Burbank and Glendale feel like the same city so its not surprising that their local utilities seem to act in lock step. Both utilities arguably offer rebates, but unlike PWP - their more intelligent neighbor to the East - neither BWP nor GWP can figure out how to keep a rebate program open for more than a few weeks (days?) at a time. They say they are victims of their own success, but we see it as a sign of bad planning. (Oh, and don’t get us started about GWP’s alleged Feed-in Tariff program which after a year and a half is yet to have a single application submitted! Genius!)
As for now, all the unfortunate residents of these two communities can do is wait until the new fiscal year in July and hope that some funds will be allocated.
In SCE territory the party is officially over - there are no more rebate funds available, and despite the Governor’s call for 50% of electricity to come from renewables by 2030, there are no moves a foot to refund the CSI program. This is unfortunate beyond the lack of funding - with the demise of the CSI rebates, so goes the CSI data since that was only gathered as part of the rebate process. As a result, we lose a major solar incentive along with a major source of market data for the largest solar market in the country! More genius! (Here’s a thought - since SCE still requires us to go through the interconnection agreement process - via email - why not collect the data that way?)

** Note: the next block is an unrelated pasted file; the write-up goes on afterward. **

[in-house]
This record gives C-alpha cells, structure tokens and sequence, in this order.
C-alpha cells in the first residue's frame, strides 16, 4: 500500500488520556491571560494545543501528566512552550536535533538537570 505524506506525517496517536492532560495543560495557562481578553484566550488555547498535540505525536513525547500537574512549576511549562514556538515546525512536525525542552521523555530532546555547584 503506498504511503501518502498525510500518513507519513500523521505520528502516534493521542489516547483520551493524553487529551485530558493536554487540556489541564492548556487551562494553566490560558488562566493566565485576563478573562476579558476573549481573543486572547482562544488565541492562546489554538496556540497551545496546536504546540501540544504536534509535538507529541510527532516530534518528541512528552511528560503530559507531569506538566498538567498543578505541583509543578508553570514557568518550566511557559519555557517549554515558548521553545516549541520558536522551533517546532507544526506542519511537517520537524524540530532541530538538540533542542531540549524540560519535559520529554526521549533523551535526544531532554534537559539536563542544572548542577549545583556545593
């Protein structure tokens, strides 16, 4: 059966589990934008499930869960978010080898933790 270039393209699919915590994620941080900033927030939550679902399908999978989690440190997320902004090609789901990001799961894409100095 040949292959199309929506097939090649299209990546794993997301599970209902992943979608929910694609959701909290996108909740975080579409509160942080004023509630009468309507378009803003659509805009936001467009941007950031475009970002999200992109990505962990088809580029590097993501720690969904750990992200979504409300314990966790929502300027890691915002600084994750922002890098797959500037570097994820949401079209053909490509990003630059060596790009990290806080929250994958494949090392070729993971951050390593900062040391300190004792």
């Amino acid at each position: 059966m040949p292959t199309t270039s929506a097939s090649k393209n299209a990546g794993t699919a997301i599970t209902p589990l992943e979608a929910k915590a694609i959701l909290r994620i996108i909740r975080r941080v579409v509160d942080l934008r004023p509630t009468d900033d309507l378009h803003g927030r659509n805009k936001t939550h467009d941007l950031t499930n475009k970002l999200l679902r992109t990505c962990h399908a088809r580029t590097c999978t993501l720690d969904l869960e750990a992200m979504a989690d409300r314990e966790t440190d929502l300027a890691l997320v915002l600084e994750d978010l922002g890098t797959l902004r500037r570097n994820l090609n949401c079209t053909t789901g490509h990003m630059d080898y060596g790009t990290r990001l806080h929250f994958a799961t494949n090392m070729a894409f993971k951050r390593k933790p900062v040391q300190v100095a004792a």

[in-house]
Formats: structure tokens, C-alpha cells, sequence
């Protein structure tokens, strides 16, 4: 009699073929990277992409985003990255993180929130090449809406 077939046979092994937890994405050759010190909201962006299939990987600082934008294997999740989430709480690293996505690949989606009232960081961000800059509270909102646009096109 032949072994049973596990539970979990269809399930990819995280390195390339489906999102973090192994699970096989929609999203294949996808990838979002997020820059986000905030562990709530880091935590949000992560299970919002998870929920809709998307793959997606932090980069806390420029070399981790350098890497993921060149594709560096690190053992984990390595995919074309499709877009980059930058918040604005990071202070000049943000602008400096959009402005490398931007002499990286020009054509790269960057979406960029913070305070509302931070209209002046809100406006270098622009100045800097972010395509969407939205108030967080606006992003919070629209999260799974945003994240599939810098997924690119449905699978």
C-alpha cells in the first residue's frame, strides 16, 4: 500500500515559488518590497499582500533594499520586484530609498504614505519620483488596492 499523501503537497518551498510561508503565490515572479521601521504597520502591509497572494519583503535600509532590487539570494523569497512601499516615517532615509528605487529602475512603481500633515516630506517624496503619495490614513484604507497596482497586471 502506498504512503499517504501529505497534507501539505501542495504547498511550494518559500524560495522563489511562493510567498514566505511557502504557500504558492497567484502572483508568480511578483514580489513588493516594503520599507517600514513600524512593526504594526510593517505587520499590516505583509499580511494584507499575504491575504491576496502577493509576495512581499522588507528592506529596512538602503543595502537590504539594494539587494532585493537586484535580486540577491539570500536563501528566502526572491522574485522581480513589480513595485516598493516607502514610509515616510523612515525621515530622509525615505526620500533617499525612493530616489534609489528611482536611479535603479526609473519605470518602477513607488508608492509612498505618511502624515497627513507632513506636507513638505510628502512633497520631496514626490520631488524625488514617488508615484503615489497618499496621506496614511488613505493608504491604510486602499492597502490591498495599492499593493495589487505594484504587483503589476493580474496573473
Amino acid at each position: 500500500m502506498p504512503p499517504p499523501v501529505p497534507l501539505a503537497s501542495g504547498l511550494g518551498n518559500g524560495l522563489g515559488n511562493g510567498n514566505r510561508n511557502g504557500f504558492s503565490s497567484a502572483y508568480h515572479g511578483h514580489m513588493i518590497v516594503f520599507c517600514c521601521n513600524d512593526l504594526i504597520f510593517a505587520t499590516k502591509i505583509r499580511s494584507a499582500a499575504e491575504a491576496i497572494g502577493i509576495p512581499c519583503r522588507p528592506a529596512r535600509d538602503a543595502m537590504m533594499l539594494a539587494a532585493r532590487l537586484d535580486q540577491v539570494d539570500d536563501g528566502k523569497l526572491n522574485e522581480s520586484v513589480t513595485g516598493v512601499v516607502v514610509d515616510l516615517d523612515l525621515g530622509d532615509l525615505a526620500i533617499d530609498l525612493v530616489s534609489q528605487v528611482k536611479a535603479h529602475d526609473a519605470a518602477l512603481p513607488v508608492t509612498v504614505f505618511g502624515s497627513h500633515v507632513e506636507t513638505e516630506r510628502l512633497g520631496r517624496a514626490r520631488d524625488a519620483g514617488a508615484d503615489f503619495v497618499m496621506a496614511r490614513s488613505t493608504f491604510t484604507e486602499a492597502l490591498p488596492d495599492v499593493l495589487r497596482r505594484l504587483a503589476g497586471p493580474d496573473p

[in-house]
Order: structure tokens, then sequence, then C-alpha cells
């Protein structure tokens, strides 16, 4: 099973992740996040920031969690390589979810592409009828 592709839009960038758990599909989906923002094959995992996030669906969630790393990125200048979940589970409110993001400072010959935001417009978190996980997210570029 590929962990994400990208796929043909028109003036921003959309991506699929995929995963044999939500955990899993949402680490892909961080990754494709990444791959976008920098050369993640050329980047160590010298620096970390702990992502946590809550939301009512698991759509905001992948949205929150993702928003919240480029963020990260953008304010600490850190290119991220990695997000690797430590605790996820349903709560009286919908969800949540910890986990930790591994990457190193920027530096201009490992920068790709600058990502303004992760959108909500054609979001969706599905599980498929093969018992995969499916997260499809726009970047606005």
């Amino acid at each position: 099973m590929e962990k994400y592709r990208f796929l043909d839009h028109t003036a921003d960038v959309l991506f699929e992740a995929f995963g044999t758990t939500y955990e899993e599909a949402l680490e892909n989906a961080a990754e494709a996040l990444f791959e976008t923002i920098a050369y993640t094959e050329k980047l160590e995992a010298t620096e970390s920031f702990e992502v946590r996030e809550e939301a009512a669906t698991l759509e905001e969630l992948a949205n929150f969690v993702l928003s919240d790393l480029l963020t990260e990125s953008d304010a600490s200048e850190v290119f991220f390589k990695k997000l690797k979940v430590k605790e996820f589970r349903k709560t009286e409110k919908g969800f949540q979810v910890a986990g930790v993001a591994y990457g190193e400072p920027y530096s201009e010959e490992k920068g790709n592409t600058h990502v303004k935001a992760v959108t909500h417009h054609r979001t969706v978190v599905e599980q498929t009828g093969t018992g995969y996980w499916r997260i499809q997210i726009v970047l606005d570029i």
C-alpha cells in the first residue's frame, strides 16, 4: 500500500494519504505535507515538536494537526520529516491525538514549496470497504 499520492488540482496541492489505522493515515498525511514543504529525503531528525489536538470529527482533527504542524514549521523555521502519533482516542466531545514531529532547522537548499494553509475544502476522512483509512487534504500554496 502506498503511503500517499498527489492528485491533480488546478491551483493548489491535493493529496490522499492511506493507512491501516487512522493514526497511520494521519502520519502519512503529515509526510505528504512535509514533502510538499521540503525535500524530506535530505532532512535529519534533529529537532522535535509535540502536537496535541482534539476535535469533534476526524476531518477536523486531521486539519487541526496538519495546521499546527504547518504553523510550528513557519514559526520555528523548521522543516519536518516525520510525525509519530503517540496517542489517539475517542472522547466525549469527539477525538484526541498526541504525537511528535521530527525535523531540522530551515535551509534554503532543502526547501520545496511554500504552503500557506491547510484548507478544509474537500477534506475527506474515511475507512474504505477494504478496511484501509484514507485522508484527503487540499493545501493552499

LADWP offers a rebate, but they have the most excruciating process ever for getting it. (Think of that wealthy Uncle who could easily help you out, but is going to make you bow and scrape before he cuts loose with some ducats, and you get the picture.) Moreover, non-residential rebates are going away in favor of the Feed-in Tariff program, but for small commercial or non-profit customers, that option simply doesn’t pencil out.